SEVENTY YEARS AMONG SAVAGES. By Henry S. Salt (Allen and Unwin.)
For thirty years past I have, with distant admiration, watched HENRY SALT moving along his chosen course of beneficent protest against this brutish world—unhastening, unresting. I have counted him among the noble and devoted spirits who, by deeds as well as words, have attempted to redeem the inert and torpid masses around them from our deeply-engrained savagery. I still cannot decide for which of his unpopular causes I admire him most—for his denunciations of flesh-eating, of “blood-sports,” of vivisection, of furs and feathers in dress, of the use of pit ponies, of flogging, of prison treatment, of war, of the desecration of mountains for “profit.” And my admiration may seem the more remarkable because he would probably reckon me among the “savages” with whom he has spent his seventy years.
In this volume he passes nearly sixty of those years in rapid review, with humour and even with tolerance, in spite of the underlying indignation at the abominations among which most of us live so carelessly. We see him as a boy at Eton, as a classical scholar at Cambridge, at Eton again as a master, until his great awakening or “conversion” came with the realisation of the horrible fact that he was living chiefly upon the putrifying carcasses of slaughtered animals and birds. That was the turning point of his life, he being then something over thirty. The rest followed.
The Times would say that it followed inevitably, for in reviewing this book lately it observed that a crank in one thing is always a crank in all. It is not literally true. Salt himself, for instance, can hardly surpass me in my love for wild animals, wild birds, and wild mountains, and yet I remain a carnivore, though with qualms. But certainly the crank is likely to be cranky at many points, for the crank is merely the man with a more sensitive and more highly-developed soul than the savage crowd has attained to in his time. He is the imaginative and sympathetic man, the poet in action, the salt of the earth, the one hope to which we miserable sinners may look. And so he is very likely to go right, not on one point only, but on all, as the Times insists.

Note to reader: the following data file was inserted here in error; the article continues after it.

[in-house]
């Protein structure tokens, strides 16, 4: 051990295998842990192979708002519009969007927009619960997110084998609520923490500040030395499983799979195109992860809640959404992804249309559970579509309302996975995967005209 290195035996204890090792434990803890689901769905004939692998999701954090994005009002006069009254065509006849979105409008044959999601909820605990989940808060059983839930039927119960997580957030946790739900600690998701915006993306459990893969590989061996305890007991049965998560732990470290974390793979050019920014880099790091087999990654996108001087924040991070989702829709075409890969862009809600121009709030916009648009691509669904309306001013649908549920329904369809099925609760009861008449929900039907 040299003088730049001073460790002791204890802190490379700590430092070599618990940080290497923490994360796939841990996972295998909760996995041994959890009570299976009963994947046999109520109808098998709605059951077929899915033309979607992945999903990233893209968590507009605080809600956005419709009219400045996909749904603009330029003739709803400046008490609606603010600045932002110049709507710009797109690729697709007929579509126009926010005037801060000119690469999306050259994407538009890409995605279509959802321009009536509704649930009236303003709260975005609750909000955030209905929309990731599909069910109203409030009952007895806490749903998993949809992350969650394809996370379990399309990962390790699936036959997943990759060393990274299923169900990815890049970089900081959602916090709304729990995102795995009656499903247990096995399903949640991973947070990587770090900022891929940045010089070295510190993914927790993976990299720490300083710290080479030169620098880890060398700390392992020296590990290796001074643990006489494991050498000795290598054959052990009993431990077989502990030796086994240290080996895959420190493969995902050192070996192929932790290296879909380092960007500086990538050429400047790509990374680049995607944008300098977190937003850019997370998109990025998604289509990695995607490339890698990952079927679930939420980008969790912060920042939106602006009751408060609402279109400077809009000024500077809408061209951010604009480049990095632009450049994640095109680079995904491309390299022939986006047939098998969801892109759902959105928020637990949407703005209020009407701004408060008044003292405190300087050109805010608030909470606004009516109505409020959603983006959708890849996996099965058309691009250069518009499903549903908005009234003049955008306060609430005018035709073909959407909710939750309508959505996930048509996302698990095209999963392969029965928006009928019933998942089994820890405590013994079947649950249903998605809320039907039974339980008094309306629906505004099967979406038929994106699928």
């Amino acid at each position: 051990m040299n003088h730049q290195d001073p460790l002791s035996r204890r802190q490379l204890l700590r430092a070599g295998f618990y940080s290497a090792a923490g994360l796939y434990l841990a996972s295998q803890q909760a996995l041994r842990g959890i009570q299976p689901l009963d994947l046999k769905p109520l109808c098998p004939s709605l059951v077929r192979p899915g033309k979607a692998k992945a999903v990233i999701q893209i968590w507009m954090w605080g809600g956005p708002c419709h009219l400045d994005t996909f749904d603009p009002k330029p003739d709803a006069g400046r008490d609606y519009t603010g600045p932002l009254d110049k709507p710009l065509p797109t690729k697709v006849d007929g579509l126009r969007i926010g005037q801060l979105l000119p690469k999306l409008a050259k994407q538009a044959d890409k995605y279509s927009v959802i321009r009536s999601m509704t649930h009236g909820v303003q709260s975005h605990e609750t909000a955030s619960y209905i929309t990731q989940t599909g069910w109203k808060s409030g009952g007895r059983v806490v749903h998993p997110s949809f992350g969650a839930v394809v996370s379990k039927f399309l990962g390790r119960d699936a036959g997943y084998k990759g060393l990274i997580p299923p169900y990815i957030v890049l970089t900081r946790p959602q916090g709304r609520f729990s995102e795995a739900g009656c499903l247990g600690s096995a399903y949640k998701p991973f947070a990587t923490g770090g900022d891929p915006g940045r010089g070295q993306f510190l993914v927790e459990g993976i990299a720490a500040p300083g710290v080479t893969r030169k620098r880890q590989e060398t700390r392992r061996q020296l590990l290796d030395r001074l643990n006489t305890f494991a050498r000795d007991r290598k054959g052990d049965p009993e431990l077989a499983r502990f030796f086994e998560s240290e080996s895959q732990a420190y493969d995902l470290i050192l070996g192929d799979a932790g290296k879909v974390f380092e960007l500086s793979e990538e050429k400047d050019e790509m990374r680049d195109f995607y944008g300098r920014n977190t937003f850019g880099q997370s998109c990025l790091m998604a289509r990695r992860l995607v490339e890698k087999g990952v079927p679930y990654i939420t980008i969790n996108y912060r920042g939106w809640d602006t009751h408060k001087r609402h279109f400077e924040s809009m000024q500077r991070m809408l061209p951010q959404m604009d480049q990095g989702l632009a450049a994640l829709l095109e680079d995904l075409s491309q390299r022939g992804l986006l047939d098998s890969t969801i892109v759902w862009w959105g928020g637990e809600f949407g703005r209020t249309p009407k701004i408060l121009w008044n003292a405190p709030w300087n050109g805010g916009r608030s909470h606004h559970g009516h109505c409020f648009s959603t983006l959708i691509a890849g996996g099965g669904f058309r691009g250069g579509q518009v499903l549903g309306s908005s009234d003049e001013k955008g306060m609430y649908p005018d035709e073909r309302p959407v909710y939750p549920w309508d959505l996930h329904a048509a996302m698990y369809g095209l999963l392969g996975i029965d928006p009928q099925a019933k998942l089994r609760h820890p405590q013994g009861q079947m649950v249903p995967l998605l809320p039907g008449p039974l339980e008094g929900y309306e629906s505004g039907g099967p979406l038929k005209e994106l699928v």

It is indeed remarkable, in reading this book, to discover how many of the greatest men within his lifetime Henry S. Salt can count upon his side. From George Meredith and Thomas Hardy, and Bernard Shaw, and Edward Carpenter downwards, there is scarcely one really conspicuous figure in the world of intellect and imagination who has not stood his friend and supporter against the savage hosts around. If it had been otherwise, one might well despair of the world, so hideous has been the revel of hatred, bloodthirstiness, greed, and beauty’s desecration within the last thirty years. The sight of the bloody chaos into which the rulers of our own and other countries have sunk us, and in which from Ireland to Russia we wallow still, ought, I suppose, to arouse compassion rather than savage rage.
Henry Salt quotes from his friend, Ernest Crosby, the lovely sentence: “Is not the fact of being born a man or a woman an all-sufficient extenuating circumstance?” He also quotes from Schopenhauer, the most attractive of modern philosophers: “Boundless compassion for all living beings is the surest and most certain guarantee of pure moral conduct, and needs no casuistry.” It is a hard doctrine for us savage unregenerates to live up to. But I know that only through the gradual influence of poets of life such as Salt and similar cranks can we ever hope to escape from the barbarism often spoken of as our civilization.
Henry W. Nevinson
London Daily Herald, 1921